What the Burning of Notre Dame Says About the American Church

"Now is the time for us to embrace, not ignore, our call to care for our neighbors in need—body, soul, and spirit—regardless of their creed, race, politics, gender, or affiliations."

The Notre Dame Cathedral burned in April 2019. The burning revealed neglect, rot, and decay both by the French society and the Catholic Church. The American church is experiencing the same revelation of neglect, rot, and decay.

The world watched in disbelief as the Cathedral of Notre Dame engulfed in flames. Regardless of your stance on the Roman Catholic Church, ornate church buildings, Gothic art, or institutional religion, Notre Dame is a symbol of the faith and art, and this sight gave us all a cause to reflect. 

Many evangelical American Christians found this event as an omen to the collapse of Christian culture. Articles soon emerged, articulating this symbolism. For those Christians, the fires of secularization, pluralism, and post-modernism have turned to ash a once-powerful “Christian society.” But at a year’s distance, perhaps we are able to reflect more holistically on the state of that church and the Church. 

In the days after the fire, images and insights began to emerge. In the horror of the massive flames, we forgot that the cathedral was mostly made of stone and as the fires were extinguished, the cathedral remained. More majestically, the cross and other permanent icons still stood, largely unscathed by the inferno. 

On a more humbling note, reports emerged that the treasured spire that had fallen to the flame had actually been slowly rotting away because of inadequate care. The fires had removed only what was already decaying and had left behind what of the cathedral was still strong.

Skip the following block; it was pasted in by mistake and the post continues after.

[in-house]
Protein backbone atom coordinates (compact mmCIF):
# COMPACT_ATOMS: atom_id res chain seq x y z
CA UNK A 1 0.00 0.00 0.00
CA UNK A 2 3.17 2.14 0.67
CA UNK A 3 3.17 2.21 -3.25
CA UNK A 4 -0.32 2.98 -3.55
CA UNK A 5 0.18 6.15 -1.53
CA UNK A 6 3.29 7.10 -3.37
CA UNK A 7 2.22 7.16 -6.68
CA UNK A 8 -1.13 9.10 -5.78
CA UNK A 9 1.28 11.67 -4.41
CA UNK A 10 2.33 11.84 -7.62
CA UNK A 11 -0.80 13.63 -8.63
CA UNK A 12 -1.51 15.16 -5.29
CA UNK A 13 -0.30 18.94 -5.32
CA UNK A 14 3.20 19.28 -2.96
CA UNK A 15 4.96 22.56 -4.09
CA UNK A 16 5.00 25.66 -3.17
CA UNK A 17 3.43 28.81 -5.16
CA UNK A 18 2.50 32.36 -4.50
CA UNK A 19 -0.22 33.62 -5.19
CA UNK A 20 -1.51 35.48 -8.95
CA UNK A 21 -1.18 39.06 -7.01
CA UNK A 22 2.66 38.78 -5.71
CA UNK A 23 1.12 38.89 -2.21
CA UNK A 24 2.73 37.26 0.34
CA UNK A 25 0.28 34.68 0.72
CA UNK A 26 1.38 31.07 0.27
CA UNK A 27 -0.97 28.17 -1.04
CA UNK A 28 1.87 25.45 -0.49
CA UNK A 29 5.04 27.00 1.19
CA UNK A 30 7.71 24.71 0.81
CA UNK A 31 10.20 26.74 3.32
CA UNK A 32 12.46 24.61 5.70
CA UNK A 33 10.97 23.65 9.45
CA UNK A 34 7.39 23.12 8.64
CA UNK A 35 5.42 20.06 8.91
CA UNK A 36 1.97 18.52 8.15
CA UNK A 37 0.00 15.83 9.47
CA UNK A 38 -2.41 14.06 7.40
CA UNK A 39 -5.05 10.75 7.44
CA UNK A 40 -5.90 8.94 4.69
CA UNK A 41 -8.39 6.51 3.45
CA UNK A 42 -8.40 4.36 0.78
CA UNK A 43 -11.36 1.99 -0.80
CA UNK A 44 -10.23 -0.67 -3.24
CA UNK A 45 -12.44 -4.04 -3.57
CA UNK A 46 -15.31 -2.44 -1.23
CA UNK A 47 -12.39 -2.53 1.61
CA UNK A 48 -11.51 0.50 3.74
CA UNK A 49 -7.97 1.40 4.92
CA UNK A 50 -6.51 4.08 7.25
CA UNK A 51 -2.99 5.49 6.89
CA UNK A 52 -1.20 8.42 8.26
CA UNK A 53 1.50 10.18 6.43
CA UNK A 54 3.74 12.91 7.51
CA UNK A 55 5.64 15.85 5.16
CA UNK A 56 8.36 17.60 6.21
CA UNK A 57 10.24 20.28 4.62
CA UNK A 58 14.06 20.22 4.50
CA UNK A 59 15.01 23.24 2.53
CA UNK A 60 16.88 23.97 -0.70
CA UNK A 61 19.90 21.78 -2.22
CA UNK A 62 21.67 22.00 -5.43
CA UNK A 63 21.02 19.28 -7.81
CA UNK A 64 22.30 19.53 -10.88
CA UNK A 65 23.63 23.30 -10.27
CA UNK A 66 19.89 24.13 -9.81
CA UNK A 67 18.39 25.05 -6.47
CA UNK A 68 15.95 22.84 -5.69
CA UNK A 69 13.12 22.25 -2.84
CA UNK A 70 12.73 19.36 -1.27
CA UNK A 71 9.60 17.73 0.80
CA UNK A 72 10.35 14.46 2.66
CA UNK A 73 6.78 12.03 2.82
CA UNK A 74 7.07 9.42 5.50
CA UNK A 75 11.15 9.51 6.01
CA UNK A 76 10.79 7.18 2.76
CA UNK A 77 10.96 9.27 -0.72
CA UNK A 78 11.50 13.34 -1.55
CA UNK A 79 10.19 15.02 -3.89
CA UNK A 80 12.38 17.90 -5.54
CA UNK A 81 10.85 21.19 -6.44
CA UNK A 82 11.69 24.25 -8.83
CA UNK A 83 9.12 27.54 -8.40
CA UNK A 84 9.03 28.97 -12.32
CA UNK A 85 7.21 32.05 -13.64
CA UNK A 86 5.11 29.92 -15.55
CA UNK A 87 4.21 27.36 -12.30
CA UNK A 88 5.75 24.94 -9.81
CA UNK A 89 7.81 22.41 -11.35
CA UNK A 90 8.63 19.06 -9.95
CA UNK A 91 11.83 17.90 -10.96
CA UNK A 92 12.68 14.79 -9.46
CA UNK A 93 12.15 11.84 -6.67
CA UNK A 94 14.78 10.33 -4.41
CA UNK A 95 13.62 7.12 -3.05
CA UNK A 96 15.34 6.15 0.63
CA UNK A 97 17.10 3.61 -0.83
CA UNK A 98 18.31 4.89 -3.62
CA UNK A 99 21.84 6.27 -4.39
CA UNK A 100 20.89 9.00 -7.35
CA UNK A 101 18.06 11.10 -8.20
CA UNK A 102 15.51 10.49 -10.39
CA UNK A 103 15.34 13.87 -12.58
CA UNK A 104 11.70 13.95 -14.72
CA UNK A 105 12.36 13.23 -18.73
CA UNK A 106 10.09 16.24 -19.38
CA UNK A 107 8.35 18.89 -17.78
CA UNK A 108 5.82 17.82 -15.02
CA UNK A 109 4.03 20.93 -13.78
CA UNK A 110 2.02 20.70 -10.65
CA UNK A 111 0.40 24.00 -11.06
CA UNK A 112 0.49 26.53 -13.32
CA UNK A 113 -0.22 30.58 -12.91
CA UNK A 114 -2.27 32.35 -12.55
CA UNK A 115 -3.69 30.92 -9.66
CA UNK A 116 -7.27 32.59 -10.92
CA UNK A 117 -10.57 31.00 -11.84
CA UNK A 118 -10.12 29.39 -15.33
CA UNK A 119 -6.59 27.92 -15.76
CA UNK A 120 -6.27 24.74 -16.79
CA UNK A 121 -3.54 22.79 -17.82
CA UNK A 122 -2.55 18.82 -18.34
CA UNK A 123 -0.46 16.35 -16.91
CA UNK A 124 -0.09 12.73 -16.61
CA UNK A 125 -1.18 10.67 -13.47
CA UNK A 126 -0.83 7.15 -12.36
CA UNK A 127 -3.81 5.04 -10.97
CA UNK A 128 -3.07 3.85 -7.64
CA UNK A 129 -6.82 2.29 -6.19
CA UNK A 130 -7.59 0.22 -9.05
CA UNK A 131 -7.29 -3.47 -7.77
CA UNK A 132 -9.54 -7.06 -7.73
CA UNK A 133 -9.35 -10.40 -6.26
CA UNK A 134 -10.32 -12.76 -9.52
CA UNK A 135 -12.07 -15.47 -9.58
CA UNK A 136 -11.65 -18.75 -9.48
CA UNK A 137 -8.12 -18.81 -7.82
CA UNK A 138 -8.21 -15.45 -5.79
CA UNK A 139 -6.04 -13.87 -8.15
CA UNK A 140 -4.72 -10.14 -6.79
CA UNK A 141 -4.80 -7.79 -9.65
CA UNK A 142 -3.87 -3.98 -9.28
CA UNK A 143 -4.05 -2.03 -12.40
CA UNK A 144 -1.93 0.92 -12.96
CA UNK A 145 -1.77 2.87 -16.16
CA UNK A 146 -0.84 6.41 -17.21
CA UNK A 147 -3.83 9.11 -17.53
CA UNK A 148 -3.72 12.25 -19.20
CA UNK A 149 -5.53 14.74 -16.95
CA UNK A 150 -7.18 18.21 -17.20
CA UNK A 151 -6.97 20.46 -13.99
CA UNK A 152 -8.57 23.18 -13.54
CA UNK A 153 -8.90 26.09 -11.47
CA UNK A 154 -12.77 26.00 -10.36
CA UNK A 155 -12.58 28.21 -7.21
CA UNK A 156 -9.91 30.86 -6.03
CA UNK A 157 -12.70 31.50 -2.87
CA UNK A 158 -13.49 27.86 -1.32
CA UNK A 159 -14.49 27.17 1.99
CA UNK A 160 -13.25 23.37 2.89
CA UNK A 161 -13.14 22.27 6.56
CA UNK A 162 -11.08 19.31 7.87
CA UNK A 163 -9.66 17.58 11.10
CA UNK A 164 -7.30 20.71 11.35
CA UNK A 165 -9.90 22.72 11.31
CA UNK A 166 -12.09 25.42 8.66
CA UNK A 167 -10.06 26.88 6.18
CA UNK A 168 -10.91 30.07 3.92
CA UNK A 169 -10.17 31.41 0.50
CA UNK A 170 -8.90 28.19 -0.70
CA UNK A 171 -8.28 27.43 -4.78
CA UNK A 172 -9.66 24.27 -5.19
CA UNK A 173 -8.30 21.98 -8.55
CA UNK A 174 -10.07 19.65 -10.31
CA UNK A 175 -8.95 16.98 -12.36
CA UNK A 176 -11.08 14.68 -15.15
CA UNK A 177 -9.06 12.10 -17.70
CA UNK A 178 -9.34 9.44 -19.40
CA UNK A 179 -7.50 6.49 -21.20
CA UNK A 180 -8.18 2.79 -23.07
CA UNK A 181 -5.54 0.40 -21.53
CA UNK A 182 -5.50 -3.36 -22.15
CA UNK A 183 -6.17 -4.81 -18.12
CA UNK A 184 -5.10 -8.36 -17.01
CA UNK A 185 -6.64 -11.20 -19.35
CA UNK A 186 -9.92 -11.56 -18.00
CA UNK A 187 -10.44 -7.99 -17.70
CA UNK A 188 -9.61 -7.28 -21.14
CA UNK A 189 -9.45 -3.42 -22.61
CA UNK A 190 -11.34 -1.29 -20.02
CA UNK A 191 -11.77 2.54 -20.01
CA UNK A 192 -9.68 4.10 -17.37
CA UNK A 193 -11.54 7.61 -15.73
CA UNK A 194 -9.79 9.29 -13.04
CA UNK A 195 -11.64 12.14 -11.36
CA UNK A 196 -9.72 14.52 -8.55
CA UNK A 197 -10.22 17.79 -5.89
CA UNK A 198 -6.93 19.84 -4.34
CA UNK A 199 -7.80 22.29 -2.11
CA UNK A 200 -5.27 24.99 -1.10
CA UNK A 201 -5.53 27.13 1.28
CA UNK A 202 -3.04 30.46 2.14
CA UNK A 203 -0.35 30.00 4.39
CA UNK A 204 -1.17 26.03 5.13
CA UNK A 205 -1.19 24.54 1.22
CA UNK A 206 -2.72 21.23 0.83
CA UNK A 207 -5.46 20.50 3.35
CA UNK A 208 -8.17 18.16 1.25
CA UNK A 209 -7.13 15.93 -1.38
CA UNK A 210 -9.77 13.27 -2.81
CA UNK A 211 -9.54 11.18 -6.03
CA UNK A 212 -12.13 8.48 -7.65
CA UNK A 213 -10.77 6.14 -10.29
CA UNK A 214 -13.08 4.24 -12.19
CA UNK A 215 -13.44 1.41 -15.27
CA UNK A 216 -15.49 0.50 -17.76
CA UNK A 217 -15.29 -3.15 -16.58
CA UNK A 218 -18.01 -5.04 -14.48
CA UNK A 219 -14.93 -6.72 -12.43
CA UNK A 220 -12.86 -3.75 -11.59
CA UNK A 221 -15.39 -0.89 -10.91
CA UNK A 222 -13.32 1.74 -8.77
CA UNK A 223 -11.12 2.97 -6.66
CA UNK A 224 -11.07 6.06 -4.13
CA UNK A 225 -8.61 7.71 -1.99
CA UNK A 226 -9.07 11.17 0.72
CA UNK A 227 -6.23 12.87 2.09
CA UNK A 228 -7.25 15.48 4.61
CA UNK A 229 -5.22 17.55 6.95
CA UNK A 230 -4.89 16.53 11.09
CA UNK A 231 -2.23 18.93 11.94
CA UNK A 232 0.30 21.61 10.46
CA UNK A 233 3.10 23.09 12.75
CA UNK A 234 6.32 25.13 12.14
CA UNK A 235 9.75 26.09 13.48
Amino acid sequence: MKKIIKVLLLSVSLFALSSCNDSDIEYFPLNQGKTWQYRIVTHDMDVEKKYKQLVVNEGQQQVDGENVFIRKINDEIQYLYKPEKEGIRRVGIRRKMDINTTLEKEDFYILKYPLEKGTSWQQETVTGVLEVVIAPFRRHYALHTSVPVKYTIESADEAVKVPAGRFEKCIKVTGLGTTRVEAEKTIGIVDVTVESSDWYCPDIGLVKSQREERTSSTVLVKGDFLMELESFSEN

This is how Christians should see the changes happening to the Church in our cultures today. I Corinthians 3:11–13 tells us: “For no one can lay a foundation other than that which is laid, which is Jesus Christ. Now if anyone builds on the foundation with gold, silver, precious stones, wood, hay, straw—each one’s work will become manifest, for the day will disclose it, because it will be revealed by fire, and the fire will test what sort of work each one has done.”

What Is Consumed

For instance, the rot in the spire is symbolic of the recent plague of moral failings and scandals in Church leadership. Protestants and Catholics alike have witnessed many of their clergy being exposed as entrapped in unrepentant sin. Let the Church continue to see a purifying fire remove this sin—and any systems that have fostered it—from her midst.

Likewise, the wooden roof is the Christian “bubble.” Evangelical or fundamentalist circles had retreated from the public sphere, creating not countercultural movements of change but isolationist communes of “safety” where we protect our own false idea of a Christian culture by falling silent to the world around us. This isolationism has led to a confusion about how we approach our fellow man that does not know the love of God. Most mournful is that they don’t know this love because we have not shared it. My prayer is that the American church would be drawn out of hiding and engage a culture with the true love of God. 

However, to do this, we also need to burn away with the refiner’s fire the rotten language of hate and discrimination and political rhetoric that has become conflated with Biblical text. Any hate hidden in our holiness, prejudice masquerading in our purity, discrimination disguised in our diversity or consumerism sold as creativity: these are the kinds of things that are deplorable and unnecessary to the Christian faith that will be removed.